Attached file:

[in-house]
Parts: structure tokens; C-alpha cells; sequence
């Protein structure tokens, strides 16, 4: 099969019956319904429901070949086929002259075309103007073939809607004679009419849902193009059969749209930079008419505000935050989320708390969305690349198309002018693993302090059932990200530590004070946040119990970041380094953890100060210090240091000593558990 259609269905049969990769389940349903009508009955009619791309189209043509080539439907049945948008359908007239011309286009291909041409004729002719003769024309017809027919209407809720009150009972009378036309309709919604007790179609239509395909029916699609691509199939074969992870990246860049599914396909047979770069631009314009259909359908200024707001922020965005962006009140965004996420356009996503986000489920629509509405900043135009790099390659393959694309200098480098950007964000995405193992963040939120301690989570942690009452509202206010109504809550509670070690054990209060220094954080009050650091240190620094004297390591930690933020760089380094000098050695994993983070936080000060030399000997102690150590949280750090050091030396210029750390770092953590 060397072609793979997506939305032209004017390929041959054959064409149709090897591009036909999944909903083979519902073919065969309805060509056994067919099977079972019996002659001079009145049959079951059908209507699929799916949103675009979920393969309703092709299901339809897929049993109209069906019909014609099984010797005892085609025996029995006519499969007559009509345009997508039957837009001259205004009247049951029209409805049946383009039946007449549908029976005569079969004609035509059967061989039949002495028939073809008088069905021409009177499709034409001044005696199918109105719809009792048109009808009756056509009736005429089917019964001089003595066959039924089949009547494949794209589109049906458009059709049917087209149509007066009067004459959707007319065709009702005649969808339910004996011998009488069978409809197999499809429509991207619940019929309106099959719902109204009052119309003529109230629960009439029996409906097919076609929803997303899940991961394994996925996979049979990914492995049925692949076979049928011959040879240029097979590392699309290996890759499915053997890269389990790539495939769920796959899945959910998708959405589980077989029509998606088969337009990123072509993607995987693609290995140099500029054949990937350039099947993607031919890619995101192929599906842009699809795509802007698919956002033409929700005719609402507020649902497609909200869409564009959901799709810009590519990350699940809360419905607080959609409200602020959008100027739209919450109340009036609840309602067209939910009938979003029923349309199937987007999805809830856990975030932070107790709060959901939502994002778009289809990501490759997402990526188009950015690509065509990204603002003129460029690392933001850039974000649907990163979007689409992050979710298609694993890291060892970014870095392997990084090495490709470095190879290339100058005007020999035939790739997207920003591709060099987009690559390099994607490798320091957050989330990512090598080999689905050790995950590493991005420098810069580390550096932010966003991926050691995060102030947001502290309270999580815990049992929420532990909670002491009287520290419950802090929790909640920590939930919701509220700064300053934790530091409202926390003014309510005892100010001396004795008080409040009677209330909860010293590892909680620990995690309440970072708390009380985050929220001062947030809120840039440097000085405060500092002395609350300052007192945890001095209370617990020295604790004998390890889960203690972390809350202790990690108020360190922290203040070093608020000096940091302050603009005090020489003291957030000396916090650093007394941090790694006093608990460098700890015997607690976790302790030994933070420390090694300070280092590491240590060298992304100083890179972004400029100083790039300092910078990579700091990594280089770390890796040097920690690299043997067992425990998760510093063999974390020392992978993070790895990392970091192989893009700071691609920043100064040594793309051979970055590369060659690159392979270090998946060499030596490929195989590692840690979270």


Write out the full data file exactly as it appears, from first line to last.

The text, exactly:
[in-house]
Parts: structure tokens; C-alpha cells; sequence
């Protein structure tokens, strides 16, 4: 099969019956319904429901070949086929002259075309103007073939809607004679009419849902193009059969749209930079008419505000935050989320708390969305690349198309002018693993302090059932990200530590004070946040119990970041380094953890100060210090240091000593558990 259609269905049969990769389940349903009508009955009619791309189209043509080539439907049945948008359908007239011309286009291909041409004729002719003769024309017809027919209407809720009150009972009378036309309709919604007790179609239509395909029916699609691509199939074969992870990246860049599914396909047979770069631009314009259909359908200024707001922020965005962006009140965004996420356009996503986000489920629509509405900043135009790099390659393959694309200098480098950007964000995405193992963040939120301690989570942690009452509202206010109504809550509670070690054990209060220094954080009050650091240190620094004297390591930690933020760089380094000098050695994993983070936080000060030399000997102690150590949280750090050091030396210029750390770092953590 060397072609793979997506939305032209004017390929041959054959064409149709090897591009036909999944909903083979519902073919065969309805060509056994067919099977079972019996002659001079009145049959079951059908209507699929799916949103675009979920393969309703092709299901339809897929049993109209069906019909014609099984010797005892085609025996029995006519499969007559009509345009997508039957837009001259205004009247049951029209409805049946383009039946007449549908029976005569079969004609035509059967061989039949002495028939073809008088069905021409009177499709034409001044005696199918109105719809009792048109009808009756056509009736005429089917019964001089003595066959039924089949009547494949794209589109049906458009059709049917087209149509007066009067004459959707007319065709009702005649969808339910004996011998009488069978409809197999499809429509991207619940019929309106099959719902109204009052119309003529109230629960009439029996409906097919076609929803997303899940991961394994996925996979049979990914492995049925692949076979049928011959040879240029097979590392699309290996890759499915053997890269389990790539495939769920796959899945959910998708959405589980077989029509998606088969337009990123072509993607995987693609290995140099500029054949990937350039099947993607031919890619995101192929599906842009699809795509802007698919956002033409929700005719609402507020649902497609909200869409564009959901799709810009590519990350699940809360419905607080959609409200602020959008100027739209919450109340009036609840309602067209939910009938979003029923349309199937987007999805809830856990975030932070107790709060959901939502994002778009289809990501490759997402990526188009950015690509065509990204603002003129460029690392933001850039974000649907990163979007689409992050979710298609694993890291060892970014870095392997990084090495490709470095190879290339100058005007020999035939790739997207920003591709060099987009690559390099994607490798320091957050989330990512090598080999689905050790995950590493991005420098810069580390550096932010966003991926050691995060102030947001502290309270999580815990049992929420532990909670002491009287520290419950802090929790909640920590939930919701509220700064300053934790530091409202926390003014309510005892100010001396004795008080409040009677209330909860010293590892909680620990995690309440970072708390009380985050929220001062947030809120840039440097000085405060500092002395609350300052007192945890001095209370617990020295604790004998390890889960203690972390809350202790990690108020360190922290203040070093608020000096940091302050603009005090020489003291957030000396916090650093007394941090790694006093608990460098700890015997607690976790302790030994933070420390090694300070280092590491240590060298992304100083890179972004400029100083790039300092910078990579700091990594280089770390890796040097920690690299043997067992425990998760510093063999974390020392992978993070790895990392970091192989893009700071691609920043100064040594793309051979970055590369060659690159392979270090998946060499030596490929195989590692840690979270």